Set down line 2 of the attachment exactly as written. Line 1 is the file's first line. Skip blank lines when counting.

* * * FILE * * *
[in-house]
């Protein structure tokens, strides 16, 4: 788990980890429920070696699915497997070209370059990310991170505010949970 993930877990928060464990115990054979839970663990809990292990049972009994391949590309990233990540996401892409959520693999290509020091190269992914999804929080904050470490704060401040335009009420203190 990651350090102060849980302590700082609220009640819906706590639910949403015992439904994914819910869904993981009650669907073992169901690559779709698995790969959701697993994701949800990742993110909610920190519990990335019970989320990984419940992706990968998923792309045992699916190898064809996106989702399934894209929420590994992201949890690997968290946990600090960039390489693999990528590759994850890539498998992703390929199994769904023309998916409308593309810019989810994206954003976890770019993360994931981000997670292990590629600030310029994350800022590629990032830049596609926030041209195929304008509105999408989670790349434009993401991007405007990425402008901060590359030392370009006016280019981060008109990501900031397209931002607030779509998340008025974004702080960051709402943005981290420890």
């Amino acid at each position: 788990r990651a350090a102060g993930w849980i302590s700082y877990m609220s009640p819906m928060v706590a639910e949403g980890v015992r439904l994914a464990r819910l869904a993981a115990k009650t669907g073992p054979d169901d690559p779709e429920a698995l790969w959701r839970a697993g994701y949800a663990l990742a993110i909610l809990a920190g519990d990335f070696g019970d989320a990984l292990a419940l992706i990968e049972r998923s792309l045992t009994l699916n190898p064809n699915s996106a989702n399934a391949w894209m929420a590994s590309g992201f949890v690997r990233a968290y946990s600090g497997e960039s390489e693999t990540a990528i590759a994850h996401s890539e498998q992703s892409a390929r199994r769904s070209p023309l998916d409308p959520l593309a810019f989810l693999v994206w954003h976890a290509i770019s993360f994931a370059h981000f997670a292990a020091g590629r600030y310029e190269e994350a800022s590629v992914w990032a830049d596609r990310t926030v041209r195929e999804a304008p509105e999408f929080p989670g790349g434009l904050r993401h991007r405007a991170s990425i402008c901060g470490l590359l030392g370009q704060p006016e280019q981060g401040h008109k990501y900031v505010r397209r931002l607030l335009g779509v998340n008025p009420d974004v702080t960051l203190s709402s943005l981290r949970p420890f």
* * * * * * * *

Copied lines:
């Protein structure tokens, strides 16, 4: 788990980890429920070696699915497997070209370059990310991170505010949970 993930877990928060464990115990054979839970663990809990292990049972009994391949590309990233990540996401892409959520693999290509020091190269992914999804929080904050470490704060401040335009009420203190 990651350090102060849980302590700082609220009640819906706590639910949403015992439904994914819910869904993981009650669907073992169901690559779709698995790969959701697993994701949800990742993110909610920190519990990335019970989320990984419940992706990968998923792309045992699916190898064809996106989702399934894209929420590994992201949890690997968290946990600090960039390489693999990528590759994850890539498998992703390929199994769904023309998916409308593309810019989810994206954003976890770019993360994931981000997670292990590629600030310029994350800022590629990032830049596609926030041209195929304008509105999408989670790349434009993401991007405007990425402008901060590359030392370009006016280019981060008109990501900031397209931002607030779509998340008025974004702080960051709402943005981290420890």